The most outstanding part is the industrialization strategy through attracting foreign capital.

After Vietnam declared Doi Moi, foreign capital did not come in immediately. The capital gradually increased as a new investment law was implemented in 1988, but the critical variable was the United States. As the United States permitted the International Monetary Fund to lend funds again to Vietnam, the development funds rushed in. Until then, Vietnam was under the influence of U.S. sanctions because of the Cambodia invasion in 1978. Only after Vietnamese troops withdrew from Cambodia in 1989 did the situation got better. After this, the United States lifted the economic sanctions in 1994 and Vietnam established diplomatic ties with the United States in 1995. This series of events allowed foreign capital to flow through Vietnam.

Every renovation causes pain. Yet, in Vietnam, it seems like opposition from the conservative party and requests for democratization from the public were not hugely problematic.

How would there not be any pain? Yet the power struggle was expressed after being filtered within the party. The change came from leaders in the Communist Party in the ’80s which consistently insisted to reform after having a war with France and the United States. As the economy got more difficult, practical way of thinking in terms of reform emerged. In particular, Truong Chinh’s role was remarkable.
He became the general secretary right before the sixth party congress in 1986. He was known as a left-winger and was also known as to uphold the values that Mao Zedong pursued, but changed his mind due to the serious economic situation and became a reformist. After his predecessor Le Duan passed away, who was a conservative, he took over the position and created the foundation to adopt the market economy. The request for democratization from the public is currently not taking place that much domestically, since the dominating power of the police and military are very strong.

The accomplishments of the renovation are remarkable. Nevertheless, it seems that both problems and tasks will remain.

The GDP per capita, which was under $100 when the Doi Moi started, became $2,587 last year. According to purchasing power parity, it is close to $8,000. The foreign trade increased 150 times more than before. The rate of poverty also fell from 60 percent to 10 percent. But there is not only a bright side. The biggest problem is that the vitality of foreign investment is not connected to the domestic economy. Foreign investment companies control 70 percent of Vietnam exports.

Samsung, the biggest player in the Vietnamese market, accounts for 25 percent of the exports. However, the competitiveness of local subcontractors including the supporting industry does not live up to expectations. It is different from South Korea’s economic model, which fostered domestic companies under the government’s strong protectionist policy.

Ultimately, what is important is whether Vietnam’s growth model could be applied to North Korea.

The country has to solve the very problem of survival — people making a living. It has to carefully observe that Vietnam dealt with the agricultural problem first. Vietnam’s productivity rose as it made the unit of production and distribution as individual households, not communities. It is urgent for North Korea to transform from a policy that distributes land from the communal farmland to a policy that allows the privatization of land.

North Korea has recently started to reform the agricultural sector by implementing a policy that allows people to grow crops by dividing the land according to small units within the group.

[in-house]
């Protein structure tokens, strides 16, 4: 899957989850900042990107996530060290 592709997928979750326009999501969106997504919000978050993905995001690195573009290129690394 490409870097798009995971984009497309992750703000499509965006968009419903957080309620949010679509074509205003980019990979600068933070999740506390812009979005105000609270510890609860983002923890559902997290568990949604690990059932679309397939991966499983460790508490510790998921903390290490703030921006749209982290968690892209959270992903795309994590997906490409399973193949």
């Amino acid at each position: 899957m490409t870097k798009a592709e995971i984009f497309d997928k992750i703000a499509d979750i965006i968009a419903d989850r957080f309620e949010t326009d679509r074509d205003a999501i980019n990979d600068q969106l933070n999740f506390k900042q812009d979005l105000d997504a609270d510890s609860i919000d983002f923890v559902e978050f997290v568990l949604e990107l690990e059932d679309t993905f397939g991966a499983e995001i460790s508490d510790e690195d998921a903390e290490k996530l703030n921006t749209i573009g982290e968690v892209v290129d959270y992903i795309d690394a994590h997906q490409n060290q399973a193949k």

In the end, North Korea has to allow households to manage land. Many say that foreign capital is important, but stabilizing the supply of the agricultural sector is the foremost task. The success behind the agricultural reform of Vietnam was good climate conditions, to the point where growing crops twice and even three times a year was possible.
For North Korea to overcome the unfavorable climate condition and succeed in agricultural reform, the role of cooperatives is crucial. It needs to elevate the productivity of its crops by supporting the farmers. For example, it needs to provide farming resources like pesticides and seeds and organize irrigation facilities.

If the negotiations with the United States go well and North Korea pushes ahead with reform and opens its door to the world, will foreign capital flow through North Korea?

North Korea ought to create a condition that would make foreign investment come by itself. Of course, the relationship with the United States will be the most important. Like Vietnam’s case, the capital will come when the sanctions from the United States are lifted. Also in this case, the United States will highly likely play the role of market rather than an investor. The United States is the biggest export market for Vietnam, but in terms of foreign investment, it only ranks in the ninth place.

The competitiveness of North Korea’s industry will be key.

Attracting foreign capital is crucial, and of course it should be done. However, if North Korea relies on economic growth oriented to foreign investment without the development of domestic industry, there will be limitations in building a strong economy. North Korea has to put effort into fostering small- and medium-sized companies that can cooperate with big foreign investment firms. In this regard, the role of South Korea, which will be the center of investment to North Korea in the future, is essential.

Will there be any possibility of political instability in the process?

It depends on what kind of achievements the North Korean leaders show the people. The reason why the reform by Vietnam was carried out with stability was because people’s lives had become better. This is the so-called performance legitimacy. The power of overcoming the long-held outrage over corruption and the one-party ruling state came from this economic achievement as well.

BY LEE HYUN-SANG [kim.heyu@joongang.co.kr ]
Log in to Twitter or Facebook account to connect
with the Korea JoongAng Daily
help-image Social comment?
lock icon

To write comments, please log in to one of the accounts.

Standards Board Policy (0/250자)